The first set of services that we will explore is the combination of the ProFTPD server (http://www.proftpd.org/) and Apache (http://www.apache.org/). In this scenario, we would like to build a new web server and allow users to publish web content using an FTP client. All user and group accounts already exist in the LDAP directory, but just to make things interesting, assume that your theoretical web server platform cannot make use of either PAM or NSS to access any of this information.
The solution we would like to deploy is illustrated in Figure 8-2. Users should be able to put files into ~<username>/public_html on the web server using FTP. ProFTPD must authenticate user connections using information stored in the LDAP directory. These files should then be accessible via a web browser at http://www.plainjoe.org/ ~<username>. Because the server is not using an nss_ldap library, Apache must obtain the home directory path for users directly from the LDAP server.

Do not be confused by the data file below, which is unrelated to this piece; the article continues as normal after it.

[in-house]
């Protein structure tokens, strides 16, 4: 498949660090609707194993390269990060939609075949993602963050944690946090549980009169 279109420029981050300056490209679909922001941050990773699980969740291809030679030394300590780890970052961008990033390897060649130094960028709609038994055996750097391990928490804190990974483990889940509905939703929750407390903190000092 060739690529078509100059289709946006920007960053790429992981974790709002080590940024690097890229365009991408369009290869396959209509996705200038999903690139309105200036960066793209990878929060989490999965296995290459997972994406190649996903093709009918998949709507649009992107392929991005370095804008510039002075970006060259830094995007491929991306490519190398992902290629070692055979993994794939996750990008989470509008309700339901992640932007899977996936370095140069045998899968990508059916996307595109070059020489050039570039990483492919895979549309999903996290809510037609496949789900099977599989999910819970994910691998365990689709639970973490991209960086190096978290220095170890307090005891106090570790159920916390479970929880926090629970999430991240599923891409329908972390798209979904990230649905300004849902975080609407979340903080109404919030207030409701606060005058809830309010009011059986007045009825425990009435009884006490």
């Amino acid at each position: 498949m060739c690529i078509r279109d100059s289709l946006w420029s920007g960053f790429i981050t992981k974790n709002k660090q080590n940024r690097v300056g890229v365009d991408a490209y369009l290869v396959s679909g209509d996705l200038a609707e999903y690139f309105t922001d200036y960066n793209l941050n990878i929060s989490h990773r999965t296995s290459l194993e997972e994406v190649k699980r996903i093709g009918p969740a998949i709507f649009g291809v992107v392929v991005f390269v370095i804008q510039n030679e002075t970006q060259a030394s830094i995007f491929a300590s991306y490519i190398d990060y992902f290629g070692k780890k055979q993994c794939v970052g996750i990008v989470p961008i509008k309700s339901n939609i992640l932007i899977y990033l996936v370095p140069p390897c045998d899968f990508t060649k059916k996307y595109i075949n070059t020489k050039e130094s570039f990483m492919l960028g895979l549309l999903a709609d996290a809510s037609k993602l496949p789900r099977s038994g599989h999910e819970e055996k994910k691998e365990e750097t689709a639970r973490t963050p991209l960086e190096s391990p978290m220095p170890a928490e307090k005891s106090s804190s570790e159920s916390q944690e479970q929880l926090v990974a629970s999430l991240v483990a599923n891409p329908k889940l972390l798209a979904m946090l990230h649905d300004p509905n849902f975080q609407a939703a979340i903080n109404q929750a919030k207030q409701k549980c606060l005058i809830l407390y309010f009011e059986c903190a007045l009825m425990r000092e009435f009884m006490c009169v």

Figure 8-2. Interaction between ProFTPD, Apache, and the LDAP directory on www.plainjoe.org
Two add-ins, both developed by John Morrissey (http://www.horde.net/~jwm), will help you implement your new web server. We will begin by looking at ProFTPD's LDAP features.
Morrissey's LDAP authentication module (mod_ldap) is included with current releases of the ProFTPD server.
Our focus will be on ...